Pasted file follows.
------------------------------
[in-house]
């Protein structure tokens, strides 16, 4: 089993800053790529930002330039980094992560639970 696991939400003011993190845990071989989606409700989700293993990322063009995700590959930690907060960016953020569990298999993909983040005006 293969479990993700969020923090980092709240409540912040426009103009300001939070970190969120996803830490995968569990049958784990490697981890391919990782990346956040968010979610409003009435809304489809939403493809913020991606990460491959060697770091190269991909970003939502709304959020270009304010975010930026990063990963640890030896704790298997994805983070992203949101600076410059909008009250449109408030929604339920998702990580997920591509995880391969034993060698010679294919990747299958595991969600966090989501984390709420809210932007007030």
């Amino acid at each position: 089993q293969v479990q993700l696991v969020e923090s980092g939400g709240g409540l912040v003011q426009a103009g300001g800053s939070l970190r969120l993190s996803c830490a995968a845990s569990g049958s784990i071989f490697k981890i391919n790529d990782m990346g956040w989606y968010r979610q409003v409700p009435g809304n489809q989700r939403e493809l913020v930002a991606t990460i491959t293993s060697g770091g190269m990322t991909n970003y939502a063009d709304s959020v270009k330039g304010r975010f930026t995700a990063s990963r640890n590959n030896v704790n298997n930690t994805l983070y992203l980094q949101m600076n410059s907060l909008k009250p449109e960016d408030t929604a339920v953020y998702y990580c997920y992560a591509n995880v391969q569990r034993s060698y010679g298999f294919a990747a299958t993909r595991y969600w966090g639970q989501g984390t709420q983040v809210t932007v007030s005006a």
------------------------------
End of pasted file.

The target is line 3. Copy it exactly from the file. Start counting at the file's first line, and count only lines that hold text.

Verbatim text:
């Amino acid at each position: 089993q293969v479990q993700l696991v969020e923090s980092g939400g709240g409540l912040v003011q426009a103009g300001g800053s939070l970190r969120l993190s996803c830490a995968a845990s569990g049958s784990i071989f490697k981890i391919n790529d990782m990346g956040w989606y968010r979610q409003v409700p009435g809304n489809q989700r939403e493809l913020v930002a991606t990460i491959t293993s060697g770091g190269m990322t991909n970003y939502a063009d709304s959020v270009k330039g304010r975010f930026t995700a990063s990963r640890n590959n030896v704790n298997n930690t994805l983070y992203l980094q949101m600076n410059s907060l909008k009250p449109e960016d408030t929604a339920v953020y998702y990580c997920y992560a591509n995880v391969q569990r034993s060698y010679g298999f294919a990747a299958t993909r595991y969600w966090g639970q989501g984390t709420q983040v809210t932007v007030s005006a």